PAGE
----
Stephen Lawrence Day: Brother Stuart responds to UK race report verdict

23 April 2021, 08:47

Stephen Lawrence's brother Stuart on the race report

By Maddie Goodfellow

Stephen Lawrence's brother has told LBC that the UK 'cannot move on and say we are better' when suggestions have not been implemented as he dissected the findings of the UK's race report.

Author of "Silence is not an option" Stuart Lawrence spoke to Iain Dale and Denise Headley on LBC and discussed the findings of the UK's race report.

His brother Stephen was killed in a racist attack by a gang of white youths in south-east London aged 18 in 1993.

Mr Lawrence told LBC: "For me, what happens with these things is we hear a sensational headline and we run with that.

"There are 32 recommendations in that report, and at the beginning of this week I spoke to the Home Office and Civil Servants about race equality and diversity, and they spoke about that report quite heavily.

"Especially because of the policing element, and the woman who is in charge of making sure police do what they say they will do, she said that she will implement them to make sure that underrepresentation, and disparity in that sense, doesn't happen any more."

Stephen Lawrence's brother on his own experiences with the police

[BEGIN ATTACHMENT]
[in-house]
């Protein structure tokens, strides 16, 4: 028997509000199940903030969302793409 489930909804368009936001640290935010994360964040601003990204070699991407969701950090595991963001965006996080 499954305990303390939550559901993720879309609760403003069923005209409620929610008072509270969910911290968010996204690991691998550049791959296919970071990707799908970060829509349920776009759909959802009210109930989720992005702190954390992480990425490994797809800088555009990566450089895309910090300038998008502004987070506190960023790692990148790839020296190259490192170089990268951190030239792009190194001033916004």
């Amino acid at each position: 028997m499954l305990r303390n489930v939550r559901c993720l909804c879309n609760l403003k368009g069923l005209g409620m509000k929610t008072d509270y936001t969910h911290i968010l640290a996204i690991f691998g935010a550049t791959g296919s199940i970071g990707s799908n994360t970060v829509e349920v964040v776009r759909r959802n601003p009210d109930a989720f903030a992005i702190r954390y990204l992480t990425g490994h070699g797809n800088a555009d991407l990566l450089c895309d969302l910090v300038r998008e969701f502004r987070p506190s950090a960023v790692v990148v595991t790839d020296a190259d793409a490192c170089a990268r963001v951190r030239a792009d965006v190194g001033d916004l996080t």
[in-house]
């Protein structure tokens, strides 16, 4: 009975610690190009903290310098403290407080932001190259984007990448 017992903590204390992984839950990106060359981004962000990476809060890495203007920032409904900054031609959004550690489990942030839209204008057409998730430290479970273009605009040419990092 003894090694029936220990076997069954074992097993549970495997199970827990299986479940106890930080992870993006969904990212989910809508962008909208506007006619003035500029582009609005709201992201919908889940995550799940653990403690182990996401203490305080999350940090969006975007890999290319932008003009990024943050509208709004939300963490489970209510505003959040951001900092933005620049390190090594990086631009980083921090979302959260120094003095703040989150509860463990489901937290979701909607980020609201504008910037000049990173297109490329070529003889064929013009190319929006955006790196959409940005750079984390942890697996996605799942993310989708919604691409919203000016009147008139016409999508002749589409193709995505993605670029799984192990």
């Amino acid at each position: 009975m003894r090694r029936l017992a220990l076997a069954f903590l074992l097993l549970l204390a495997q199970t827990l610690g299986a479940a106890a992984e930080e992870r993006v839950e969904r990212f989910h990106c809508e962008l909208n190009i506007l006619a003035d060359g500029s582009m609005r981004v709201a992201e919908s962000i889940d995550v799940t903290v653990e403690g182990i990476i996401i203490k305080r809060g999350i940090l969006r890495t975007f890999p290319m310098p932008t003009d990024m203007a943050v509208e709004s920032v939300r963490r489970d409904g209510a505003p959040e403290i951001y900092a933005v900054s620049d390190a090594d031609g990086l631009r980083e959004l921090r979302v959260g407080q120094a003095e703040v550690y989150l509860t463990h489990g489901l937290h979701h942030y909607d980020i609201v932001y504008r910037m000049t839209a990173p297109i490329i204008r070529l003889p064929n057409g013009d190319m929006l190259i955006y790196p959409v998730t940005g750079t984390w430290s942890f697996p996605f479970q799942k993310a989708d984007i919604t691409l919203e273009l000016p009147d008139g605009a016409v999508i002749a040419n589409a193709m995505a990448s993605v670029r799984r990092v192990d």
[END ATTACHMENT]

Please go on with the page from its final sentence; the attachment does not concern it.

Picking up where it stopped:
Mr Lawrence argued: "It has been a year since we lost Sir William Macpherson, and again that was meant to be a momentum shifter, with the 71 recommendations that he made, and not all of them have been implemented."

After the original police investigation into Stephen's death was hampered by prejudice, incompetence and alleged corruption, the subsequent Macpherson Report into the 18-year-old's case concluded the police were guilty of "institutional racism".

Met Police Commissioner Dame Cressida Dick last year declared this was no longer true, saying "this is an utterly different Metropolitan Police."

He continued: "So how can we move on from something to say that we are now better when we haven't implemented everything, and people haven't even admitted that there was a problem back there then either.

"If you do something wrong, put your hand up, understand, admit it and learn from it so we can move on.

"It's confusing if we tell people mixed messages. And what I'm not trying to say is that it's only a police problem, the permanent secretary of the home office holds just as much power as a minister does."